Ukraine is the second largest country in Europe after Russia. The country covers an area of 600,000 km².

The country has a population of 41.6 million people, the capital and largest city is Kiev.
The official language is Ukrainian. A widely spoken language is Russian, especially in the eastern and southern parts of the country.

The national currency is the Ukrainian Hryvnia (UAH).


Ukraine is heavily dependent on fossil fuels and nuclear power for its energy needs. Hydroelectricity accounts for less than 10 percent of the country’s electricity production, and the contribution of other renewable sources is negligible. Although coal production is substantial, Ukraine relies on imported oil and natural gas to satisfy its energy requirements. Thermal power stations are found in all parts of the country, though the largest are in the Donets Basin and along the Dnieper. A third electric energy-producing area is in the vicinity of the Lviv-Volyn coal basin, and in the Transcarpathian region there is a group of several power stations. Nuclear power stations are located near the cities of Khmelnytskyy, Rivne, and Zaporizhzhya, as well as along the Southern Buh river.

Nearly 65% of Ukraine’s total energy demand is covered by domestic production. This high self-sufficiency is explained by nuclear energy production, as Ukraine is the world’s seventh-highest producer (83 terawatt hours [TWh] in 2019).


Ukraine occupies the Southwestern portion of the East European Plain. The country consists almost entirely of level plains at an average elevation of 175 metres above sea level. Mountainous areas occur only on the country’s borders and account for barely 5 percent of its area. The Ukrainian landscape nevertheless has some diversity: its plains are broken by highlands—running in a continuous belt from northwest to southeast—as well as by lowlands.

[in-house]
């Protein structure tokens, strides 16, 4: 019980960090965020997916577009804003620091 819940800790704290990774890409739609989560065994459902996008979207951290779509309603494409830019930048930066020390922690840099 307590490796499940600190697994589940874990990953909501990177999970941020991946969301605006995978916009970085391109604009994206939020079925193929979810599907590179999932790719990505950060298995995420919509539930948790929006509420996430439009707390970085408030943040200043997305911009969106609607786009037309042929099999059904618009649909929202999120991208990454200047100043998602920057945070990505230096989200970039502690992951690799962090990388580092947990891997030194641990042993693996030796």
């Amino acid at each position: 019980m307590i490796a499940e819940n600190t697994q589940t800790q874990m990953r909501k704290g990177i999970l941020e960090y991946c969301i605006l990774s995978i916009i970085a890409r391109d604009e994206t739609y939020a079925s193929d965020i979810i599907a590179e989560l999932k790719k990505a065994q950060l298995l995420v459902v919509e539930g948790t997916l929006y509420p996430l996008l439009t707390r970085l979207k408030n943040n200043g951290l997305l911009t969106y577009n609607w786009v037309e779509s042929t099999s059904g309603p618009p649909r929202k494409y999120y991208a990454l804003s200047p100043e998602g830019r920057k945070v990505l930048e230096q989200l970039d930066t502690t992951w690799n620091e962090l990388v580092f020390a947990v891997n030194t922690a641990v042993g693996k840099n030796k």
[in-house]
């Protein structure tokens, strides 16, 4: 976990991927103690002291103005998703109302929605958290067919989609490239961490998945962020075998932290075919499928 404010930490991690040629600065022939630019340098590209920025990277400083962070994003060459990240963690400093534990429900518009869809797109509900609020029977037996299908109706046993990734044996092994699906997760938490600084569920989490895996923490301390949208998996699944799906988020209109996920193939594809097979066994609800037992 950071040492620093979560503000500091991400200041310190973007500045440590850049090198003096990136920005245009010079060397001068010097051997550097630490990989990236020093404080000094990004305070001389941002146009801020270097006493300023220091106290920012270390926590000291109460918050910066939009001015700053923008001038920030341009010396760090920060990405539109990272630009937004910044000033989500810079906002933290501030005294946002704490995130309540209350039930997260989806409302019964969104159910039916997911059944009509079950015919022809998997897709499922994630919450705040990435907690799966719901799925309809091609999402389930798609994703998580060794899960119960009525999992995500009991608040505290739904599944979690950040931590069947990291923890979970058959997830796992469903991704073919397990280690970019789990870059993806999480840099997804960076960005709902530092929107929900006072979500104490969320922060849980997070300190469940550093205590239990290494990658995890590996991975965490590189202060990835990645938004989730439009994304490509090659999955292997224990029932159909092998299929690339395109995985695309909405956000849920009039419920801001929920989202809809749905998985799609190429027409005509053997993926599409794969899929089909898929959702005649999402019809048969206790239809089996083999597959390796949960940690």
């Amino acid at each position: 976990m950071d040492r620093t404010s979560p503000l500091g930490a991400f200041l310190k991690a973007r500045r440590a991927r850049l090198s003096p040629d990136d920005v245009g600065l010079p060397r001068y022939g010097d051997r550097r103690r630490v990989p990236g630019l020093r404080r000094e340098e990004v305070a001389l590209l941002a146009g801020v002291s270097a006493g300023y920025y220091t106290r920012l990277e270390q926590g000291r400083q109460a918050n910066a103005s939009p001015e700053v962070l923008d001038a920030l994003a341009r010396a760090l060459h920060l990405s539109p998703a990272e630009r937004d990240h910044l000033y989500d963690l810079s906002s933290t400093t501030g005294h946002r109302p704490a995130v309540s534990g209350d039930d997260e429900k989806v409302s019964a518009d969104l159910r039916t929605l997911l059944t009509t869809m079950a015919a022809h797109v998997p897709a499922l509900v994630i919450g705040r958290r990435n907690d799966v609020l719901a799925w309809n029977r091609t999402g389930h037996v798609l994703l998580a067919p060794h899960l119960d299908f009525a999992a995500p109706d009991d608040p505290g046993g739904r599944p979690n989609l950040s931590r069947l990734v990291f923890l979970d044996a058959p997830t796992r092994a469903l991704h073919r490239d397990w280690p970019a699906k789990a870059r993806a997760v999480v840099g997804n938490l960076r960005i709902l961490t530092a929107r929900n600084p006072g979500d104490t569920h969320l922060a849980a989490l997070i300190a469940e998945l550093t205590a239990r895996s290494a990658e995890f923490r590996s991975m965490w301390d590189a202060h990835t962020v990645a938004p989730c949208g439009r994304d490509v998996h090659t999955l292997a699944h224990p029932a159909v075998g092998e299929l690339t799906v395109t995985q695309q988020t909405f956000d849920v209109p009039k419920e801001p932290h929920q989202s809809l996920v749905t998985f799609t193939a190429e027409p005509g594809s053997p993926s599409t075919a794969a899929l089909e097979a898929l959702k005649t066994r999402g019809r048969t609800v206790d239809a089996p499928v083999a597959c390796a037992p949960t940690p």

The climate in Ukraine is continental with freezing winters and hot summers, the temperature is progressively warmer towards to Southern borders. The precipitation in Ukraine is quite frequent throughout the year. In the vast inland area occupied by plains and hills, the yearly precipitation is approximately 500-600 mm. The yearly sunshine hours are approximately 1845


After years of political and economic tension, the Ukrainian economy had started to stabilise, but the outbreak of COVID-19 reversed this trend. According to the IMF, GDP growth fell to an estimated -4.2% in 2020 (from 3.2% in 2019), and is expected to pick up to 4% in 2021 and 3.4% in 2022, subject to the post-pandemic global economic recovery. Manufacturing is an extremely important sector of the Ukrainian economy, in terms of productivity and revenue earned. Products manufactured in the country include ferrous metals, transportation equipment and other types of heavy machinery, a variety of chemicals, food products, and other goods. Partly because of rich soils and a favourable climate, Ukraine’s crop production is highly developed. Its output of grain and potatoes is among the highest in Europe, and it is among the world’s largest producers of sugar beets and sunflower oil. Services now employ the largest number of Ukrainian workers, though a significant number of labourers continue to work in agriculture and manufacturing.

The unemployment rate estimated 8,89% in 2019, with large numbers of unregistered or underemployed workers.


The flat relief of most of Ukraine presents few obstacles to transportation. Although by European standards the density of the country’s hard-surface road network is low, asphalt-paved highways connect all the regions and large industrial centres. River shipping is conducted primarily on the Dnieper and its tributaries (the Pripet and Desna), on the Southern Buh, and on the Danube, which is important in trade with other European countries. 

Kyiv is connected by air with all the regional centres of the country and with major cities throughout Europe and Asia.